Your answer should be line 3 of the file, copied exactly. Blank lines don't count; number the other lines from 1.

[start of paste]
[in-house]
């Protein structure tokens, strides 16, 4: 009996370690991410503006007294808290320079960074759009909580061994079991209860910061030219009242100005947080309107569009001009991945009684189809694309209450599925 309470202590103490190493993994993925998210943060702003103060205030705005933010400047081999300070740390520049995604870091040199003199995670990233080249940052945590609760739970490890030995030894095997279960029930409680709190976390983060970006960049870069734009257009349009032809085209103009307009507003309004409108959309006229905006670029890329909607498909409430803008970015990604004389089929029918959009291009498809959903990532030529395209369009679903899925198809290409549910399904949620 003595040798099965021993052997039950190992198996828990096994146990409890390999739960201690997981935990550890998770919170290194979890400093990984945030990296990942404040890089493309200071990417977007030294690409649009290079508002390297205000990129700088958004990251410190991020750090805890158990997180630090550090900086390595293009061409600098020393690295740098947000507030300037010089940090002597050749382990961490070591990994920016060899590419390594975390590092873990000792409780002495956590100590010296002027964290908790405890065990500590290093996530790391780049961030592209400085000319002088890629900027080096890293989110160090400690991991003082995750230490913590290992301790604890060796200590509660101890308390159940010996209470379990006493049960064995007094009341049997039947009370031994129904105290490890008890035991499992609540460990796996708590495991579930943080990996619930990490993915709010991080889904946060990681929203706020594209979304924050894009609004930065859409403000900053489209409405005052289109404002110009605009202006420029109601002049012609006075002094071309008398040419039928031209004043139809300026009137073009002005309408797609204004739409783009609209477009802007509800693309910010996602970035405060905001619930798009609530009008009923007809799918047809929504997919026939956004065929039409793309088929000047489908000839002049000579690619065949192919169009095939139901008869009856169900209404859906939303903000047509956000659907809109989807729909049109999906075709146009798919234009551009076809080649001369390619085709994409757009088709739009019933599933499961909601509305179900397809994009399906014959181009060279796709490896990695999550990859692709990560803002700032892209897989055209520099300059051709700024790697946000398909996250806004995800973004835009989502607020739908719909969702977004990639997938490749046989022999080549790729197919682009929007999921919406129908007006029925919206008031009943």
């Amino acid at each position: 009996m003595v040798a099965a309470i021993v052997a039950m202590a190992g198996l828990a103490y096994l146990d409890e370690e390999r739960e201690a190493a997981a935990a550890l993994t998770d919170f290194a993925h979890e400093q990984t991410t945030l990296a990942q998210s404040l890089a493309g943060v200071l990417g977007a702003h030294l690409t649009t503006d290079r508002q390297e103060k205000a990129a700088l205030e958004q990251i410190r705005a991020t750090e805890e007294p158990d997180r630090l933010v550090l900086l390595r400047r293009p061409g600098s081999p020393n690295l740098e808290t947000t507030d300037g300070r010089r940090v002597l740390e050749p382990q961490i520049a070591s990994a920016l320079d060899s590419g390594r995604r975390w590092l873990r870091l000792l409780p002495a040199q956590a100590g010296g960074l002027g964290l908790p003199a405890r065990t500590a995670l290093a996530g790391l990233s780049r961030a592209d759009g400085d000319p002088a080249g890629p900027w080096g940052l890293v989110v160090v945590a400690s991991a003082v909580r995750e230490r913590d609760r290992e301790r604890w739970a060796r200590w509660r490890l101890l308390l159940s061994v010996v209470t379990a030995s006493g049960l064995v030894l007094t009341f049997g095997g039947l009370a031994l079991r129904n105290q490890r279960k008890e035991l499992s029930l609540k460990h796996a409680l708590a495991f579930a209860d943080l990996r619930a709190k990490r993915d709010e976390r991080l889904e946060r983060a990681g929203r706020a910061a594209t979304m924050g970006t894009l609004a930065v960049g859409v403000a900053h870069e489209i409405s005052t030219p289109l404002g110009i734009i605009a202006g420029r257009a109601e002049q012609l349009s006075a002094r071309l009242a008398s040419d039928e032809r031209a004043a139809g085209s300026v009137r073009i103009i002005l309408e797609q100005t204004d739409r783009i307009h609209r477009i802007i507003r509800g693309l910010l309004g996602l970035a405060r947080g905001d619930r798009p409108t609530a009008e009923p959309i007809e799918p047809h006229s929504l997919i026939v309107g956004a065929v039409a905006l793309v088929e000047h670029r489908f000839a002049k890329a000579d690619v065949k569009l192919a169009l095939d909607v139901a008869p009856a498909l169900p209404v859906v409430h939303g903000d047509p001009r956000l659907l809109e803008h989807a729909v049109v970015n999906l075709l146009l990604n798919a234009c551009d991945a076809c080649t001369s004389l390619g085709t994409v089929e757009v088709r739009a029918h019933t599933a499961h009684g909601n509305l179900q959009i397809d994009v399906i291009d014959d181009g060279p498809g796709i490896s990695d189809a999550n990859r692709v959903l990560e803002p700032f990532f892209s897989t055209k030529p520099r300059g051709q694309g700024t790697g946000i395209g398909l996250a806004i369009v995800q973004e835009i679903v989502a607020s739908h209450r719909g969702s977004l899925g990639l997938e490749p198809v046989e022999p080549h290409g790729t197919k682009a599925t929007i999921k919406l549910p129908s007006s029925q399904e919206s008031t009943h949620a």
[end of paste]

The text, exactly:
């Amino acid at each position: 009996m003595v040798a099965a309470i021993v052997a039950m202590a190992g198996l828990a103490y096994l146990d409890e370690e390999r739960e201690a190493a997981a935990a550890l993994t998770d919170f290194a993925h979890e400093q990984t991410t945030l990296a990942q998210s404040l890089a493309g943060v200071l990417g977007a702003h030294l690409t649009t503006d290079r508002q390297e103060k205000a990129a700088l205030e958004q990251i410190r705005a991020t750090e805890e007294p158990d997180r630090l933010v550090l900086l390595r400047r293009p061409g600098s081999p020393n690295l740098e808290t947000t507030d300037g300070r010089r940090v002597l740390e050749p382990q961490i520049a070591s990994a920016l320079d060899s590419g390594r995604r975390w590092l873990r870091l000792l409780p002495a040199q956590a100590g010296g960074l002027g964290l908790p003199a405890r065990t500590a995670l290093a996530g790391l990233s780049r961030a592209d759009g400085d000319p002088a080249g890629p900027w080096g940052l890293v989110v160090v945590a400690s991991a003082v909580r995750e230490r913590d609760r290992e301790r604890w739970a060796r200590w509660r490890l101890l308390l159940s061994v010996v209470t379990a030995s006493g049960l064995v030894l007094t009341f049997g095997g039947l009370a031994l079991r129904n105290q490890r279960k008890e035991l499992s029930l609540k460990h796996a409680l708590a495991f579930a209860d943080l990996r619930a709190k990490r993915d709010e976390r991080l889904e946060r983060a990681g929203r706020a910061a594209t979304m924050g970006t894009l609004a930065v960049g859409v403000a900053h870069e489209i409405s005052t030219p289109l404002g110009i734009i605009a202006g420029r257009a109601e002049q012609l349009s006075a002094r071309l009242a008398s040419d039928e032809r031209a004043a139809g085209s300026v009137r073009i103009i002005l309408e797609q100005t204004d739409r783009i307009h609209r477009i802007i507003r509800g693309l910010l309004g996602l970035a405060r947080g905001d619930r798009p409108t609530a009008e009923p959309i007809e799918p047809h006229s929504l997919i026939v309107g956004a065929v039409a905006l793309v088929e000047h670029r489908f000839a002049k890329a000579d690619v065949k569009l192919a169009l095939d909607v139901a008869p009856a498909l169900p209404v859906v409430h939303g903000d047509p001009r956000l659907l809109e803008h989807a729909v049109v970015n999906l075709l146009l990604n798919a234009c551009d991945a076809c080649t001369s004389l390619g085709t994409v089929e757009v088709r739009a029918h019933t599933a499961h009684g909601n509305l179900q959009i397809d994009v399906i291009d014959d181009g060279p498809g796709i490896s990695d189809a999550n990859r692709v959903l990560e803002p700032f990532f892209s897989t055209k030529p520099r300059g051709q694309g700024t790697g946000i395209g398909l996250a806004i369009v995800q973004e835009i679903v989502a607020s739908h209450r719909g969702s977004l899925g990639l997938e490749p198809v046989e022999p080549h290409g790729t197919k682009a599925t929007i999921k919406l549910p129908s007006s029925q399904e919206s008031t009943h949620a």